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Author Topic: Help! Dermaroller infection????  (Read 4882 times)

Lino Bianchi

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Help! Dermaroller infection????
« on: January 05, 2012, 06:49:41 AM »
Good morning Sarah,

I need your advise, please!

The day before yesterday I rolled, used a 2mm because I have a couple of scars on my forehead, this was the second time I had used that roller, which I had disinfected the time before.

After the normal redness of the day after, last night I started to get lumps on my forehead, like raised spots, the redness is still there. I have no pain or discomfort. It's not even 48 hours since I rolled. Do you think it's an infection or hopefully a reaction?

Any suggestions?

Thank you so much for your help!!

Lino

SarahVaughter

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Help! Dermaroller infection????
« Reply #1 on: January 05, 2012, 10:29:02 AM »
This kind of skin reaction sometimes happens after dermarolling. It is rare.

  Two of our customers experienced the same. (Perhaps more, but I know of two other cases - on approx. 10 000 customers.)

  It is not an infection. Your skin just reacts like this. It mainly happens when you start with dermarolling because the skin is not used to it. I'm sorry it happened to you. The bumps will disappear. What kind of cream did you apply after dermarolling?
I am not a medical doctor and my comments should not be considered medical advice.

The dermaneedling part of our site is http://owndoc.com/category/dermarolling/

Firefox7275

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Help! Dermaroller infection????
« Reply #2 on: January 05, 2012, 10:58:11 AM »
Great advice from Sarah. I have sensitive skin and occasionally experience a mild bumpy rash after microneedling, light AHA peels or over-exfoliating: my understanding is this is because we have damaged our skin's barrier - in a controlled manner - which can allow other cosmetics to irritate or very weak opportunistic bacteria in. It has never progressed to anything serious, clears up in a couple of days and my family doctor is not concerned. Products that affect my skin even in very dilute form (just bubbles!) contain sulphate surfactants which are known to be powerful irritants: these are in most face washes shampoos, shower gels, hand washes and even toothpastes so you may consider avoiding using such products.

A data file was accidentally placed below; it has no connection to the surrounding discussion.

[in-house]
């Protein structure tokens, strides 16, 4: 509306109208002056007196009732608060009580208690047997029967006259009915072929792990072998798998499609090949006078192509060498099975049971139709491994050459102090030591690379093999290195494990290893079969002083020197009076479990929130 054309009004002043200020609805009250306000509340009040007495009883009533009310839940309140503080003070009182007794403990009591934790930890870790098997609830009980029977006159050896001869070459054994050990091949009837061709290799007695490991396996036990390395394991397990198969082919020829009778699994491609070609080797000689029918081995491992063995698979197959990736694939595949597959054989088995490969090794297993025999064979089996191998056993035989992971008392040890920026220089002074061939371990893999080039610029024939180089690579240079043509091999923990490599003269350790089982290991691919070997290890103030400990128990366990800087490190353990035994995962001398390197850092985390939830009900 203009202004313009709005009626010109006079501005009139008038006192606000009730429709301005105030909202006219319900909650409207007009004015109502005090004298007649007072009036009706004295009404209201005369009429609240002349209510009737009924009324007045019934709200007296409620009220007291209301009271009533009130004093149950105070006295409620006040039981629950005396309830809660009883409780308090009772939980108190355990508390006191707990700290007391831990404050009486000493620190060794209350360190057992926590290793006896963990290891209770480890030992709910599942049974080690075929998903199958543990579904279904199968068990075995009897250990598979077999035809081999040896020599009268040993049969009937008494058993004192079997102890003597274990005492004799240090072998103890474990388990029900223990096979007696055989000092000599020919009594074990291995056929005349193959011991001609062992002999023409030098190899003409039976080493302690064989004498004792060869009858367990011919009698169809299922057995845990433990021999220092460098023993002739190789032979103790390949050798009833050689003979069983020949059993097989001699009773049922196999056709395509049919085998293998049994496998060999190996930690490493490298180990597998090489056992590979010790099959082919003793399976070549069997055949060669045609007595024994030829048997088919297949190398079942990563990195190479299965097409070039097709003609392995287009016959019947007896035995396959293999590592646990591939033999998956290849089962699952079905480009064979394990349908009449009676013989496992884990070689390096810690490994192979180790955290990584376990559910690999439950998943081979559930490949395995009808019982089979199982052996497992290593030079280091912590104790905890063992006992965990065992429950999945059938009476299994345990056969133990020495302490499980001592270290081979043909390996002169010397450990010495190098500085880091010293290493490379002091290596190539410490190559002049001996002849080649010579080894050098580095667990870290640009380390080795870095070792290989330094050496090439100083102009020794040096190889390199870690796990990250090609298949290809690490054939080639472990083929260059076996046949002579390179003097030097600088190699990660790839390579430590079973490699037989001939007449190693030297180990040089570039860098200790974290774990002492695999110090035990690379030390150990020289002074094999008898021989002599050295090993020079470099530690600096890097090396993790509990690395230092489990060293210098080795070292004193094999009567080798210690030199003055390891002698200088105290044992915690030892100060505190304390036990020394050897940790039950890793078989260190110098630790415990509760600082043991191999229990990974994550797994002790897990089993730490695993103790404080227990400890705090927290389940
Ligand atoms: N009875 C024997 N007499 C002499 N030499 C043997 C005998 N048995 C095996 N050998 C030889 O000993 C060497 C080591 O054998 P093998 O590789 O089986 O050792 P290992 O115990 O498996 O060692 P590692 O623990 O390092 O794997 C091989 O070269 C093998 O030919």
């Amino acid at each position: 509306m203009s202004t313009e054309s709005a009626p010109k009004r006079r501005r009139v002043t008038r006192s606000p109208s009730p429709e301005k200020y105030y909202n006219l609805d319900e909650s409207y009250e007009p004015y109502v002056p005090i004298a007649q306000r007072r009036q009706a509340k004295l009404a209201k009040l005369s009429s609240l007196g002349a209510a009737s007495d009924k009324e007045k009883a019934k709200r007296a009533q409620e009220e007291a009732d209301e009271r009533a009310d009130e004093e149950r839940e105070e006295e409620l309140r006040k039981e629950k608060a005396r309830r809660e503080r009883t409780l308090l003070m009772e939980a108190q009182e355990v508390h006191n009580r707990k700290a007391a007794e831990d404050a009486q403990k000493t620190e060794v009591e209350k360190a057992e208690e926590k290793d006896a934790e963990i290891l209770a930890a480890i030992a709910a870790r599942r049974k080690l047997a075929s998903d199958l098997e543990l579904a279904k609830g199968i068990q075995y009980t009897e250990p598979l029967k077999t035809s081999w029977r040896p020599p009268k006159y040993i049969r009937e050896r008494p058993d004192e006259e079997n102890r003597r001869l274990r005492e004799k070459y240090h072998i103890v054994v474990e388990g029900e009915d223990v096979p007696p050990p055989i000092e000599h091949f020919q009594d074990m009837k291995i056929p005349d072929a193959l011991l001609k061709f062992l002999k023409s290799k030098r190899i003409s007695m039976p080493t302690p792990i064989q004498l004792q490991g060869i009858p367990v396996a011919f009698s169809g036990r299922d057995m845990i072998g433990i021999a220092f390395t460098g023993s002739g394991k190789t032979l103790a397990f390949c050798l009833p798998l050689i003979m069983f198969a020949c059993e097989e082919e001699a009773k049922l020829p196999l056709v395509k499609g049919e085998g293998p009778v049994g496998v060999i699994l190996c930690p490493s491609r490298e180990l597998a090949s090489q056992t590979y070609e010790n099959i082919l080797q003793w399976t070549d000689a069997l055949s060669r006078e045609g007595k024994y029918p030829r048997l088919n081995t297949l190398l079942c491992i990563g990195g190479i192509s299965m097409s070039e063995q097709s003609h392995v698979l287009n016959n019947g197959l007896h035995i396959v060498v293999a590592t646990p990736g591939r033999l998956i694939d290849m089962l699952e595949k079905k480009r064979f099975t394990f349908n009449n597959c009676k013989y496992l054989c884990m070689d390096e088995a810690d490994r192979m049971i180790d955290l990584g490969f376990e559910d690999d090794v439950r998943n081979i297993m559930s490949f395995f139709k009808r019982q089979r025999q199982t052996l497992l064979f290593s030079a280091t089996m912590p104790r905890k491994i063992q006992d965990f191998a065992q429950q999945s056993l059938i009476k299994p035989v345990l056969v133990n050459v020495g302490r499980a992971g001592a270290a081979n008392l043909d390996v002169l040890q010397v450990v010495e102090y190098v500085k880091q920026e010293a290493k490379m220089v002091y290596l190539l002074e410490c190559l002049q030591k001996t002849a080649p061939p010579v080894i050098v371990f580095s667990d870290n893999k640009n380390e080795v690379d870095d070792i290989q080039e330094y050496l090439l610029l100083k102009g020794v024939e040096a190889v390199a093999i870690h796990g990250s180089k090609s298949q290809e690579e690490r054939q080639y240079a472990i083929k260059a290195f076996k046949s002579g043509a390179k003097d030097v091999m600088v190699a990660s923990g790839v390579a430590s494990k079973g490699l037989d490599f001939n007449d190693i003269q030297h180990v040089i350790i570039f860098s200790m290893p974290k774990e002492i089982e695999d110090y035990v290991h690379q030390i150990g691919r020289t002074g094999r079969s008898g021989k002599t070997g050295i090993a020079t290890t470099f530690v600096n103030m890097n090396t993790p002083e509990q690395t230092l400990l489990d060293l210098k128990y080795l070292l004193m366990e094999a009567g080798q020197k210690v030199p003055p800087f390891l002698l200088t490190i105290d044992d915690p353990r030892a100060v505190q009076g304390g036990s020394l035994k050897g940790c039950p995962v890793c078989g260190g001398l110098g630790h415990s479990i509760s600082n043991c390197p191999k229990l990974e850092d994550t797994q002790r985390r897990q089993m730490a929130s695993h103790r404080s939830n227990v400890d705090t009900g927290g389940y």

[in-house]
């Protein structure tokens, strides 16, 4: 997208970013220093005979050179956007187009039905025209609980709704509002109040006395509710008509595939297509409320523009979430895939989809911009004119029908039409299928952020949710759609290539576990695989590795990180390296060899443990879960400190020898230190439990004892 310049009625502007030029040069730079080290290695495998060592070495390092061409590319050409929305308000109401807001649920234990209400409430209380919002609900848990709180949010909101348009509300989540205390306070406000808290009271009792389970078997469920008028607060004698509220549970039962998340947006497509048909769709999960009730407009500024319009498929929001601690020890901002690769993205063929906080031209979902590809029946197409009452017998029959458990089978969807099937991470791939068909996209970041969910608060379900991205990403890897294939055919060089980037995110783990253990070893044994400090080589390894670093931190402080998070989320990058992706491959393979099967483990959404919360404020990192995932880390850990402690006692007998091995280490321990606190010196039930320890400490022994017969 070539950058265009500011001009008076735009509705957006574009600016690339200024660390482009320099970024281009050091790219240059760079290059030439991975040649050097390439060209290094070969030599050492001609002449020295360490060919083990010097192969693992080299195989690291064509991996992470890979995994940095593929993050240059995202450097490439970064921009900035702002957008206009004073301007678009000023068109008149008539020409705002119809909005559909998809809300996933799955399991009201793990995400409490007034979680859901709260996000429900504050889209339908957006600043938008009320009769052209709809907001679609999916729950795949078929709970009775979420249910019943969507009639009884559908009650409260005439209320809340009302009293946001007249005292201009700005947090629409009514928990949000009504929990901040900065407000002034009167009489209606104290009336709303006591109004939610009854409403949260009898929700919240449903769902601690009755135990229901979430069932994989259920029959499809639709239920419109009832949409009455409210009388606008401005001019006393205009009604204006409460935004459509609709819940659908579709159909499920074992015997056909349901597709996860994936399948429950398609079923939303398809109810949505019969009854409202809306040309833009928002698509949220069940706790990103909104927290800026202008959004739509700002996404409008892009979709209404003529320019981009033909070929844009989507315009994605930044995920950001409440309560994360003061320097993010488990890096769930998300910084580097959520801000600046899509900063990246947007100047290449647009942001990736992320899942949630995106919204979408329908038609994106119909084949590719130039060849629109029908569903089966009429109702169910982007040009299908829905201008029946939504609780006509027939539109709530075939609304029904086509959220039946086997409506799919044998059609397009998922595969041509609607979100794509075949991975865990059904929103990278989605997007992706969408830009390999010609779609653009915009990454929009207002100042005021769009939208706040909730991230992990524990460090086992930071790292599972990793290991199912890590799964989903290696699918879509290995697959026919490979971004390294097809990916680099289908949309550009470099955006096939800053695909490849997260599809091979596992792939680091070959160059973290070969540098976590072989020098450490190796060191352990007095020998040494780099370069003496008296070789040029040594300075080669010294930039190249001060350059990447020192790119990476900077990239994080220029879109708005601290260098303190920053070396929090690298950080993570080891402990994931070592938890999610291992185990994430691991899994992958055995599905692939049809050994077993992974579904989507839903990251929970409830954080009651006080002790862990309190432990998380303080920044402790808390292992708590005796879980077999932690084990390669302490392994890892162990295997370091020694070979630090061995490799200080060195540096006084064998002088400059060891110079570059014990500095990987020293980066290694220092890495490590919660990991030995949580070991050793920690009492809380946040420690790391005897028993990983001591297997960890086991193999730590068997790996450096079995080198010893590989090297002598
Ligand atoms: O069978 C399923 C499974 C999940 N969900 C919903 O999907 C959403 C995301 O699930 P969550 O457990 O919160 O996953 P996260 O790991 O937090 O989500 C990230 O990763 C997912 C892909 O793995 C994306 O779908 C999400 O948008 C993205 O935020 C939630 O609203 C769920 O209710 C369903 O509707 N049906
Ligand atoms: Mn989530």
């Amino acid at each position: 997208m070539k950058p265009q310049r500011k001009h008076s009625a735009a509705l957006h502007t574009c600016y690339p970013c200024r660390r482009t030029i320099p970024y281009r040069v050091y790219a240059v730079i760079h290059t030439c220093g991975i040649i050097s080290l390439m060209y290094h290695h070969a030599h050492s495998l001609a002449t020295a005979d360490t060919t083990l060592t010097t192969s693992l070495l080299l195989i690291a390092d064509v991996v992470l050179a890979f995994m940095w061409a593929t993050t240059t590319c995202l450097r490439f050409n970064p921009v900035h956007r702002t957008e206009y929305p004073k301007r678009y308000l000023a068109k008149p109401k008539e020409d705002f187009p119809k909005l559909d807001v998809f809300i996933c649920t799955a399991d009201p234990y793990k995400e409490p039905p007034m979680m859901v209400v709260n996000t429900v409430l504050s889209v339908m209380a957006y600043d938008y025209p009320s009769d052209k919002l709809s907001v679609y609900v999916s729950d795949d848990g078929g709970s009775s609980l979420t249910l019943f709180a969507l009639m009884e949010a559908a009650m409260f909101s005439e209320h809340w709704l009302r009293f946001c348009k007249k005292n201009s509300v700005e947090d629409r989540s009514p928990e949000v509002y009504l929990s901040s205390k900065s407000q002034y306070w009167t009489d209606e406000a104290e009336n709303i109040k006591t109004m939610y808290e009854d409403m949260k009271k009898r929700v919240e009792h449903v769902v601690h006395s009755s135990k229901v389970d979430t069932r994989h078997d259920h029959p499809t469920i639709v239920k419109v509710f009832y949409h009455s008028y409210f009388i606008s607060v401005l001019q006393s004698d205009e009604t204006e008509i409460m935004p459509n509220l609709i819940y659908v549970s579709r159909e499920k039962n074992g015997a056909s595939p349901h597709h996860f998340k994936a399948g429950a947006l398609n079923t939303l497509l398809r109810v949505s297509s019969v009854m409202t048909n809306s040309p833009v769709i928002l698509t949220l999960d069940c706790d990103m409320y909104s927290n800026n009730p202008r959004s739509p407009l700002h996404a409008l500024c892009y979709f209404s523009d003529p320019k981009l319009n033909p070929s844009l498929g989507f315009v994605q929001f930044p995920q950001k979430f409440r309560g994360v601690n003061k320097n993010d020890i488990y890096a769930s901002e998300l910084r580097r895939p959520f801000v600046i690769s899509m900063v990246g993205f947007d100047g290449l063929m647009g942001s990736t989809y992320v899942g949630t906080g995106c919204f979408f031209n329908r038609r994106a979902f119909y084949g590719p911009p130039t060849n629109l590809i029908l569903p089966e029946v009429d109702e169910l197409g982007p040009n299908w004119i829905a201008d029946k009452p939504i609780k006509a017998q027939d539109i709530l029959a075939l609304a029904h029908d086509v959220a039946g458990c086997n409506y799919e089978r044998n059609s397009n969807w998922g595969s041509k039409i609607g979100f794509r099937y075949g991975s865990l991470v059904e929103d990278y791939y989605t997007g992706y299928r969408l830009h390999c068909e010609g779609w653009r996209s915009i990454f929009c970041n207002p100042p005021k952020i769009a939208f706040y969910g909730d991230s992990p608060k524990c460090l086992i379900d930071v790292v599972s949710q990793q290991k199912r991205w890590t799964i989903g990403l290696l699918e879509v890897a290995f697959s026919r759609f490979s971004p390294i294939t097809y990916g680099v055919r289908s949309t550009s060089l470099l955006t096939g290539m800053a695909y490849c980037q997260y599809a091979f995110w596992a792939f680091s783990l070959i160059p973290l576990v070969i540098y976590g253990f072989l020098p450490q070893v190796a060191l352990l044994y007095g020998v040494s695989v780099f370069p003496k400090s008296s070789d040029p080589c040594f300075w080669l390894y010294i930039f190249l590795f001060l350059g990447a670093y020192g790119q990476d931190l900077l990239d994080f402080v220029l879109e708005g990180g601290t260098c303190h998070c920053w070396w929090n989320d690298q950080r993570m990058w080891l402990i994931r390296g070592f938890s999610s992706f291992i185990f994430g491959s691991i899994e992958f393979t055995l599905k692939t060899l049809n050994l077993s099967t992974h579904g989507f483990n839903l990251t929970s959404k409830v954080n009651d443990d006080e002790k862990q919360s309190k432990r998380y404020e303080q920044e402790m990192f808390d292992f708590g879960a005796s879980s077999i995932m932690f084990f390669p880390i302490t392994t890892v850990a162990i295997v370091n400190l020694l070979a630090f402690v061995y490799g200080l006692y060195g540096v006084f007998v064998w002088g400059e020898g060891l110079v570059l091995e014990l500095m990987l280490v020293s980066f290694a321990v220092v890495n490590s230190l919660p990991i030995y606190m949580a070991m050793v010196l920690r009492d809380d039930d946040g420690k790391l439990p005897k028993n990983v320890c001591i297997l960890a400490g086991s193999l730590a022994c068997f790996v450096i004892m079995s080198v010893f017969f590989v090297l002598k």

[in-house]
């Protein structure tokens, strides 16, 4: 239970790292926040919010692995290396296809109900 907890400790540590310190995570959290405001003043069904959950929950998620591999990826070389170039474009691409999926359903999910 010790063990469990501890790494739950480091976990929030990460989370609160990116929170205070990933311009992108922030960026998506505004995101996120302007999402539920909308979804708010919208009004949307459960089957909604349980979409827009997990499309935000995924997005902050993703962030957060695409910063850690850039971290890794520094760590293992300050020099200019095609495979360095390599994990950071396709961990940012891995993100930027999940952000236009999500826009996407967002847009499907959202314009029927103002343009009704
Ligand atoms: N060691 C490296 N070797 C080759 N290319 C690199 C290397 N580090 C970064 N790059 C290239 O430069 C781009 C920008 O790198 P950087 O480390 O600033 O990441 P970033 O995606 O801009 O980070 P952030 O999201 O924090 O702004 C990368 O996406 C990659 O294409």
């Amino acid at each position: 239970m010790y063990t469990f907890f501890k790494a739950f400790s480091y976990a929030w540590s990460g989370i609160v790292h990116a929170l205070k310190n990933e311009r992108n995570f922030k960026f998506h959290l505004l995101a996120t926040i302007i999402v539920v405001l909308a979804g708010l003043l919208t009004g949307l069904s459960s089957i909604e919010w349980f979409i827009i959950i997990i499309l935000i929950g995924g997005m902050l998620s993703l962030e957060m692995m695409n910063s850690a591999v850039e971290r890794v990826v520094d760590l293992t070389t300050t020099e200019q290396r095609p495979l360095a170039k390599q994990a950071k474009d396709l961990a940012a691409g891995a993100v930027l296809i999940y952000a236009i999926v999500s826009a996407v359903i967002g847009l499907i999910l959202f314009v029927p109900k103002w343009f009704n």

Lino Bianchi

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Help! Dermaroller infection????
« Reply #3 on: January 05, 2012, 11:56:05 AM »
Thank you Sarah, you're really nice, I'm relieved ... I like dermarolling and I'd be disappointed if it turned out not to be good for me.

To tell you the truth this time I rolled with more energy ...

When I made my order with you I didn't actually order infadolan. At that time I hadn't read yet how good it is in your posts, so I went on using a Vit A cream I've used for a long time which I buy here in Italy.

Last night I also applied the Vit. C solution.

May I go on applying both things?

just for information, what does a skin infection caused by dermarolling look like or what symptoms does it cause?

Thank you again

Lino

SarahVaughter

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Help! Dermaroller infection????
« Reply #4 on: January 06, 2012, 11:44:31 AM »
Thank you for your input, Firefox.

  Lino, you do not necessarily have to use Infadolan, the reason I asked was because a cream applied after dermarolling, which greatly enhances its absorption, could also cause skin reactions.

   

  Your skin reaction could have even been caused by the application of vit. C, if the skin was still a bit "raw" from dermarolling.

   

  I have found an email from a customer who had a very similar reaction. There is nothing personal in this email so I hope the customers doesn't mind I publish it:

   

  "Hi Sarah I just used dermaroller again for the 2nd time and followed the same procedure as the 1st time per your instructions on your website I did nothing different from the first time I rolled . The 1st time I had no issues whatsoever the whole thing went smooth, this morning after rolling last night I woke up with a rash of sorts on certain areas on my face it looks like very small bumps the size of pores and I'm wondering what's happening because this didn't occur the last time?"